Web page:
While one should hesitate with calling these ‘cookies’, as they require no standard baking or cooking, these confections nonetheless were more like the food of the gods to me than even a chocolate chip cookie when I was a child. One bite, and I am instantly transported back to my days as a 3 or 4 year-old, and my memories are pretty vivid and deep even back that far.  I can hear Donny and Marie Osmond or Captain and Tennille playing on the record player, picture dark-panelled walls and mustard-yellow upholstery, and see the funky brown check pattern in my pants (with no rivets, mind you… I had this weird repulsion to pants with rivets which I thankfully got over).

No-bake cookies also conjure up fond memories of one of my favorite aunts – my Aunt Alice, who frequently made these for me when she would babysit me while my mother was at work during the day.  She also watched my two older sisters when they weren’t in school, and we were all little devils!  She was frequently the brunt of several jokes on behalf of all three of us.  Short, spunky, with a Pennsylvanian (born and bred) accent which she still maintains to this very day, Alice was just a load of fun – and a ton of fun to make fun of!  She was one of our younger aunts and we just adored her – and I like to believe the adoration was returned, despite the jokes!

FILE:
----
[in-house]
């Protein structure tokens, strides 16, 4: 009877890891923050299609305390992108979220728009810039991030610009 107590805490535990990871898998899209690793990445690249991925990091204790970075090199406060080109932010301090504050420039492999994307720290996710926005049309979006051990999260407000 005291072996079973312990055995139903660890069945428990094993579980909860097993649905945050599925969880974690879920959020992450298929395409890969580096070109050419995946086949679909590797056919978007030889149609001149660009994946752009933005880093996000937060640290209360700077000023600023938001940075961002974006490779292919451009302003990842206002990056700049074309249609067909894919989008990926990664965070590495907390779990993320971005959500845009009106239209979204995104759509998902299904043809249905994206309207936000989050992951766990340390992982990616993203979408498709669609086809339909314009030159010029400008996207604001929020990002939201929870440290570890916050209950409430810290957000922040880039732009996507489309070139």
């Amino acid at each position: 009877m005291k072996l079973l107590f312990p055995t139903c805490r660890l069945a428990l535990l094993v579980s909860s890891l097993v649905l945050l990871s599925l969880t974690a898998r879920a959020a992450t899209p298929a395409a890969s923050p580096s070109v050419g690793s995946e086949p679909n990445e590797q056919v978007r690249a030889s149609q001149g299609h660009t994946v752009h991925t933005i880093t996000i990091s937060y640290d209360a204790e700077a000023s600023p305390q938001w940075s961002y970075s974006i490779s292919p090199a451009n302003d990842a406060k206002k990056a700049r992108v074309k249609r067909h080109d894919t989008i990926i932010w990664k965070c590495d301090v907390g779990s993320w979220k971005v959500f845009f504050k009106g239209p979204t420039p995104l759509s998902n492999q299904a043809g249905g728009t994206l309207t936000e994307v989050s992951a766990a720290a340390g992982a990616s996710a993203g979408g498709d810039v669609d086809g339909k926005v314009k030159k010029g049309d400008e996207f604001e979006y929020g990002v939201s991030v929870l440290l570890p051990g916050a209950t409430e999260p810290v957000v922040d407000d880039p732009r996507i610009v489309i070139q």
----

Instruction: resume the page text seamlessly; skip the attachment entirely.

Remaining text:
For example, back in the late 70’s, my sisters were hell-bent on getting Alice to quit smoking, so whenever she lit up, they would follow her around with cups of water to douse the cigarette whenever she put it down!  When my sisters finally went off to school, I spent lots of time with Alice myself, and I like to think I wasn’t as much of a pest as my sisters – though maybe I just wasn’t as creative!  Still, I no doubt got under Alice’s feet several times during the day, and to calm me down and keep me occupied, she might occasionally succumb to my begging and make peanut butter no-bake cookies!  I remember all of the shiny oatmeal-chocolate ‘blobs’ lined up on sheets on waxed paper on her counter… It took all the strength I had in my 4 year-old soul to wait as patiently as I could for them to cool and solidify before sinking my teeth into them!

Peanut Butter No-Bake 'Cookies'The concept behind no-bakes is very simple, indeed – heat up butter, milk, sugar and cocoa until quite warm (and the butter is melted), then stir in peanut butter, oats, and vanilla.  You’re done!  Drop the mixture onto waxed or parchment paper-lined cookie sheets and allow them to cool and harden.  True, they won’t win any beauty contests, and fall more into the category of candy than cookie.  Some folks may object to the chewiness of the uncooked oats in these, but I don’t think it’s too much of an issue – if you’re a fan of chocolate and peanut butter, you will find they’re delicious and after a couple of bites, you seriously will think nothing of it.  The chewy component is actually a bit necessary for texture.